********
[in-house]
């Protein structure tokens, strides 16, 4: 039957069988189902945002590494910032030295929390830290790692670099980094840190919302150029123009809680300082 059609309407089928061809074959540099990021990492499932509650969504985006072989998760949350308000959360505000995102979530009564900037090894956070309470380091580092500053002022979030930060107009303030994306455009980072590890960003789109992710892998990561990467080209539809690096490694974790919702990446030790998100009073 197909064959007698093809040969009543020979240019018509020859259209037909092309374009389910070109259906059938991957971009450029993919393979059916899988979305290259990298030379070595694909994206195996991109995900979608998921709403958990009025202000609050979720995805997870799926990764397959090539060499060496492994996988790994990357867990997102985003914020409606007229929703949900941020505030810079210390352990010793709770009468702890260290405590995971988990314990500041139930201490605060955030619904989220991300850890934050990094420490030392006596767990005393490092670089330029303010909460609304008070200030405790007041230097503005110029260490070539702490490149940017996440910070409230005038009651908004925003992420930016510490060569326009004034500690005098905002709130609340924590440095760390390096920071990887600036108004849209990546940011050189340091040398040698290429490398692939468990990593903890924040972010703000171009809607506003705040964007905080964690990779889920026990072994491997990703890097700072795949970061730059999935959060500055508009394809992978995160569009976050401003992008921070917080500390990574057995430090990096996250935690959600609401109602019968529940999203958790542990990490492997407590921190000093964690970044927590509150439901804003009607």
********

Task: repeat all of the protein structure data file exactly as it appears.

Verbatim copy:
[in-house]
């Protein structure tokens, strides 16, 4: 039957069988189902945002590494910032030295929390830290790692670099980094840190919302150029123009809680300082 059609309407089928061809074959540099990021990492499932509650969504985006072989998760949350308000959360505000995102979530009564900037090894956070309470380091580092500053002022979030930060107009303030994306455009980072590890960003789109992710892998990561990467080209539809690096490694974790919702990446030790998100009073 197909064959007698093809040969009543020979240019018509020859259209037909092309374009389910070109259906059938991957971009450029993919393979059916899988979305290259990298030379070595694909994206195996991109995900979608998921709403958990009025202000609050979720995805997870799926990764397959090539060499060496492994996988790994990357867990997102985003914020409606007229929703949900941020505030810079210390352990010793709770009468702890260290405590995971988990314990500041139930201490605060955030619904989220991300850890934050990094420490030392006596767990005393490092670089330029303010909460609304008070200030405790007041230097503005110029260490070539702490490149940017996440910070409230005038009651908004925003992420930016510490060569326009004034500690005098905002709130609340924590440095760390390096920071990887600036108004849209990546940011050189340091040398040698290429490398692939468990990593903890924040972010703000171009809607506003705040964007905080964690990779889920026990072994491997990703890097700072795949970061730059999935959060500055508009394809992978995160569009976050401003992008921070917080500390990574057995430090990096996250935690959600609401109602019968529940999203958790542990990490492997407590921190000093964690970044927590509150439901804003009607």